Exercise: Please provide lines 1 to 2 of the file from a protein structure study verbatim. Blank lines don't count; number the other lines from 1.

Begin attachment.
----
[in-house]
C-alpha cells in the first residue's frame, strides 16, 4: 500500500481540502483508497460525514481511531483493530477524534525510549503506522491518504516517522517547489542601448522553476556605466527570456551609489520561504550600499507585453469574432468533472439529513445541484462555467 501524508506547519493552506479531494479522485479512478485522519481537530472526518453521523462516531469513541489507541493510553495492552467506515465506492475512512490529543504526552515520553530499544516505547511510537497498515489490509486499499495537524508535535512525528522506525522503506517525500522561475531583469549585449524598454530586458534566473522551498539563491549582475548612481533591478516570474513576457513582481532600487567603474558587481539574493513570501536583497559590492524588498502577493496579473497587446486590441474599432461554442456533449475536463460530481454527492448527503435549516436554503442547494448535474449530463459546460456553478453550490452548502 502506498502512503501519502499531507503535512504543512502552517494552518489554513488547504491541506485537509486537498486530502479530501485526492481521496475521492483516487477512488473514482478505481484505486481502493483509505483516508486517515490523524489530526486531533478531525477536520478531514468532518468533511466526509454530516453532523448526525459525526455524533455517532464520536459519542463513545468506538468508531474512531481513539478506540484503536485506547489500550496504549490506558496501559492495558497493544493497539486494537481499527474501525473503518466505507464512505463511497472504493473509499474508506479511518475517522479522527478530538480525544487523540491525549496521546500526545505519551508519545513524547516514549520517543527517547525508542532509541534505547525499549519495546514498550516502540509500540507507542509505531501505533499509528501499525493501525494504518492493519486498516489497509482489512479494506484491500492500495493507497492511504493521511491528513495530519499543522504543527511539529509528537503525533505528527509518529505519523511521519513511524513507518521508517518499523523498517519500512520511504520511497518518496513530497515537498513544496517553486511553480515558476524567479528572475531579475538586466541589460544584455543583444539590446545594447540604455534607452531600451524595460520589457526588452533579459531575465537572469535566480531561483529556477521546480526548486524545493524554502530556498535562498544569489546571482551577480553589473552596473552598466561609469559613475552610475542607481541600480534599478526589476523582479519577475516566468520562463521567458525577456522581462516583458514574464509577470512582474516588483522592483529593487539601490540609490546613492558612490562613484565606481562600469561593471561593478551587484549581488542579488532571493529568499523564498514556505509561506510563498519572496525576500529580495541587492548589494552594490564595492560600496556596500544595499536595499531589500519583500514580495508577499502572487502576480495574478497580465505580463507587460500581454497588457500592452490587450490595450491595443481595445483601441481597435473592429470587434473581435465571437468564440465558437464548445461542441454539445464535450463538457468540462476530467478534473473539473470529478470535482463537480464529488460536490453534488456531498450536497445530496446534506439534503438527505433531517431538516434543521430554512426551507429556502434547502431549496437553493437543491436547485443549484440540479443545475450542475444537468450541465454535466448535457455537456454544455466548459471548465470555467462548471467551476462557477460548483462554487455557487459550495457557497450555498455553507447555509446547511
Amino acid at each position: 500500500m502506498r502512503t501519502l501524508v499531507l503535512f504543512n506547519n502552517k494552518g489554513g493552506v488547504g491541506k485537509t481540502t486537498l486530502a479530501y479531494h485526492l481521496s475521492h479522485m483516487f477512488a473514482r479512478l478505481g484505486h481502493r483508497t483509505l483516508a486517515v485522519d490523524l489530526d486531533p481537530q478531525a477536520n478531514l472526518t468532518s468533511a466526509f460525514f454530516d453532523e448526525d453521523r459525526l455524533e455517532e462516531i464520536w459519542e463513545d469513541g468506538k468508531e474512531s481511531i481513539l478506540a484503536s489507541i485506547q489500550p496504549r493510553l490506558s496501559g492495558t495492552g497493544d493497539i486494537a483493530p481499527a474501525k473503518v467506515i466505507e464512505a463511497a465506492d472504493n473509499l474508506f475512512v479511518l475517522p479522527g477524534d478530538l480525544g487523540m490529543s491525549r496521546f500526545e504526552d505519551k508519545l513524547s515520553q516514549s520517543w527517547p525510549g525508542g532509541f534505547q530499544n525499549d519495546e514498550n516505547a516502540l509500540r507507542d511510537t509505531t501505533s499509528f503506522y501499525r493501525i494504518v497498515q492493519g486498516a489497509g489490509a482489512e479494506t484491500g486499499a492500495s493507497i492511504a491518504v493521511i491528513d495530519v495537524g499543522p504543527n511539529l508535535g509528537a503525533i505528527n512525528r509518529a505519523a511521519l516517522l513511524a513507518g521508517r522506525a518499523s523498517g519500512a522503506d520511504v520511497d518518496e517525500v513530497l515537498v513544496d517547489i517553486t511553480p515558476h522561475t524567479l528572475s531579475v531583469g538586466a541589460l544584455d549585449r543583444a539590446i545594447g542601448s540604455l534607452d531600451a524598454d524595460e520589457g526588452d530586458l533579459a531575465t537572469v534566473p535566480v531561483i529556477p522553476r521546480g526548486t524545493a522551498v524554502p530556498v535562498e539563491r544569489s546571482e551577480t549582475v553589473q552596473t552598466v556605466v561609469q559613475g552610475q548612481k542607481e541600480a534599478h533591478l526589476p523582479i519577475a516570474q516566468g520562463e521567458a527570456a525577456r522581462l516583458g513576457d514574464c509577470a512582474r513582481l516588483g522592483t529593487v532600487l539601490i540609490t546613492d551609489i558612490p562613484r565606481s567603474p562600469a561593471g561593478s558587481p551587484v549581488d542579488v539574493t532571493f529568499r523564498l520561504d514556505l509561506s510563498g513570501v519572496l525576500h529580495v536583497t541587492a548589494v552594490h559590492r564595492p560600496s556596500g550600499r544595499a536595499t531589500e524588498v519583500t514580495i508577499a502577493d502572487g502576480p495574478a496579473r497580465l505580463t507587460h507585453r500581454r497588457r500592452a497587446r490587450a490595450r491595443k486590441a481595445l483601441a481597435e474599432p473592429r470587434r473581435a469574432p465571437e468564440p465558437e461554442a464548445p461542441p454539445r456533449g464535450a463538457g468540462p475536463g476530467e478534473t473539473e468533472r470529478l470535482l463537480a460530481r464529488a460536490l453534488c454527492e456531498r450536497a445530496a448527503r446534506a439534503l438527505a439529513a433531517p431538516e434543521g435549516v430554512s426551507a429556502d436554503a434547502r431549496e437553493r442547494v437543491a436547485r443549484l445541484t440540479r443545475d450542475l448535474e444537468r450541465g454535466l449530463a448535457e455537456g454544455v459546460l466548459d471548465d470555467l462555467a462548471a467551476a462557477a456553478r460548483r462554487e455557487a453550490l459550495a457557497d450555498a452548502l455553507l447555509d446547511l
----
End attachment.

[in-house]
C-alpha cells in the first residue's frame, strides 16, 4: 500500500481540502483508497460525514481511531483493530477524534525510549503506522491518504516517522517547489542601448522553476556605466527570456551609489520561504550600499507585453469574432468533472439529513445541484462555467 501524508506547519493552506479531494479522485479512478485522519481537530472526518453521523462516531469513541489507541493510553495492552467506515465506492475512512490529543504526552515520553530499544516505547511510537497498515489490509486499499495537524508535535512525528522506525522503506517525500522561475531583469549585449524598454530586458534566473522551498539563491549582475548612481533591478516570474513576457513582481532600487567603474558587481539574493513570501536583497559590492524588498502577493496579473497587446486590441474599432461554442456533449475536463460530481454527492448527503435549516436554503442547494448535474449530463459546460456553478453550490452548502 502506498502512503501519502499531507503535512504543512502552517494552518489554513488547504491541506485537509486537498486530502479530501485526492481521496475521492483516487477512488473514482478505481484505486481502493483509505483516508486517515490523524489530526486531533478531525477536520478531514468532518468533511466526509454530516453532523448526525459525526455524533455517532464520536459519542463513545468506538468508531474512531481513539478506540484503536485506547489500550496504549490506558496501559492495558497493544493497539486494537481499527474501525473503518466505507464512505463511497472504493473509499474508506479511518475517522479522527478530538480525544487523540491525549496521546500526545505519551508519545513524547516514549520517543527517547525508542532509541534505547525499549519495546514498550516502540509500540507507542509505531501505533499509528501499525493501525494504518492493519486498516489497509482489512479494506484491500492500495493507497492511504493521511491528513495530519499543522504543527511539529509528537503525533505528527509518529505519523511521519513511524513507518521508517518499523523498517519500512520511504520511497518518496513530497515537498513544496517553486511553480515558476524567479528572475531579475538586466541589460544584455543583444539590446545594447540604455534607452531600451524595460520589457526588452533579459531575465537572469535566480531561483529556477521546480526548486524545493524554502530556498535562498544569489546571482551577480553589473552596473552598466561609469559613475552610475542607481541600480534599478526589476523582479519577475516566468520562463521567458525577456522581462516583458514574464509577470512582474516588483522592483529593487539601490540609490546613492558612490562613484565606481562600469561593471561593478551587484549581488542579488532571493529568499523564498514556505509561506510563498519572496525576500529580495541587492548589494552594490564595492560600496556596500544595499536595499531589500519583500514580495508577499502572487502576480495574478497580465505580463507587460500581454497588457500592452490587450490595450491595443481595445483601441481597435473592429470587434473581435465571437468564440465558437464548445461542441454539445464535450463538457468540462476530467478534473473539473470529478470535482463537480464529488460536490453534488456531498450536497445530496446534506439534503438527505433531517431538516434543521430554512426551507429556502434547502431549496437553493437543491436547485443549484440540479443545475450542475444537468450541465454535466448535457455537456454544455466548459471548465470555467462548471467551476462557477460548483462554487455557487459550495457557497450555498455553507447555509446547511